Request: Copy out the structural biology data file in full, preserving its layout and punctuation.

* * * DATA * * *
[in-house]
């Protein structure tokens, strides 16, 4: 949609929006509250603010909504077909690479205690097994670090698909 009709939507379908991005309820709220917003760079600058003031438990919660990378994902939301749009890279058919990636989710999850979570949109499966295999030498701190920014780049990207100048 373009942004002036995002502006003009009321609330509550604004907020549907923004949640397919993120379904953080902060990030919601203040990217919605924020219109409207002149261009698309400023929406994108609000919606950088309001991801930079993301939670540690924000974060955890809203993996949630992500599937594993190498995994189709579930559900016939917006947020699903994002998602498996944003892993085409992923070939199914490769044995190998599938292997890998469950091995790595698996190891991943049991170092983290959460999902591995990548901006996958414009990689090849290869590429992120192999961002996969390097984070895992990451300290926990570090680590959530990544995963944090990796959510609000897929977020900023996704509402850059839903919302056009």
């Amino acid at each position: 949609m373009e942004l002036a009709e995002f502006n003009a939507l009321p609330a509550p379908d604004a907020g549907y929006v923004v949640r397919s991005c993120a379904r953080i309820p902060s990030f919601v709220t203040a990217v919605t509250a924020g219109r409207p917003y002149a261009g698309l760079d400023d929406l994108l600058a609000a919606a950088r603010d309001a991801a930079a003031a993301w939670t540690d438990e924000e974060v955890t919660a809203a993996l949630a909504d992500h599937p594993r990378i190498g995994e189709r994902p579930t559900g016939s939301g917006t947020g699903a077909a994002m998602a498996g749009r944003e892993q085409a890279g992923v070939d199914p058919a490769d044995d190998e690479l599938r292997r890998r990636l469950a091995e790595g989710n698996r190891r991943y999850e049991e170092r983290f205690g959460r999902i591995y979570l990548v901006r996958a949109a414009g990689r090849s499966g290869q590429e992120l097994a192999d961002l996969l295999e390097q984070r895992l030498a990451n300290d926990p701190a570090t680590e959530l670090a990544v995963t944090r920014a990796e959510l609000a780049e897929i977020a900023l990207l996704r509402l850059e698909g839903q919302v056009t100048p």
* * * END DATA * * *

[in-house]
């Protein structure tokens, strides 16, 4: 949609929006509250603010909504077909690479205690097994670090698909 009709939507379908991005309820709220917003760079600058003031438990919660990378994902939301749009890279058919990636989710999850979570949109499966295999030498701190920014780049990207100048 373009942004002036995002502006003009009321609330509550604004907020549907923004949640397919993120379904953080902060990030919601203040990217919605924020219109409207002149261009698309400023929406994108609000919606950088309001991801930079993301939670540690924000974060955890809203993996949630992500599937594993190498995994189709579930559900016939917006947020699903994002998602498996944003892993085409992923070939199914490769044995190998599938292997890998469950091995790595698996190891991943049991170092983290959460999902591995990548901006996958414009990689090849290869590429992120192999961002996969390097984070895992990451300290926990570090680590959530990544995963944090990796959510609000897929977020900023996704509402850059839903919302056009």
């Amino acid at each position: 949609m373009e942004l002036a009709e995002f502006n003009a939507l009321p609330a509550p379908d604004a907020g549907y929006v923004v949640r397919s991005c993120a379904r953080i309820p902060s990030f919601v709220t203040a990217v919605t509250a924020g219109r409207p917003y002149a261009g698309l760079d400023d929406l994108l600058a609000a919606a950088r603010d309001a991801a930079a003031a993301w939670t540690d438990e924000e974060v955890t919660a809203a993996l949630a909504d992500h599937p594993r990378i190498g995994e189709r994902p579930t559900g016939s939301g917006t947020g699903a077909a994002m998602a498996g749009r944003e892993q085409a890279g992923v070939d199914p058919a490769d044995d190998e690479l599938r292997r890998r990636l469950a091995e790595g989710n698996r190891r991943y999850e049991e170092r983290f205690g959460r999902i591995y979570l990548v901006r996958a949109a414009g990689r090849s499966g290869q590429e992120l097994a192999d961002l996969l295999e390097q984070r895992l030498a990451n300290d926990p701190a570090t680590e959530l670090a990544v995963t944090r920014a990796e959510l609000a780049e897929i977020a900023l990207l996704r509402l850059e698909g839903q919302v056009t100048p």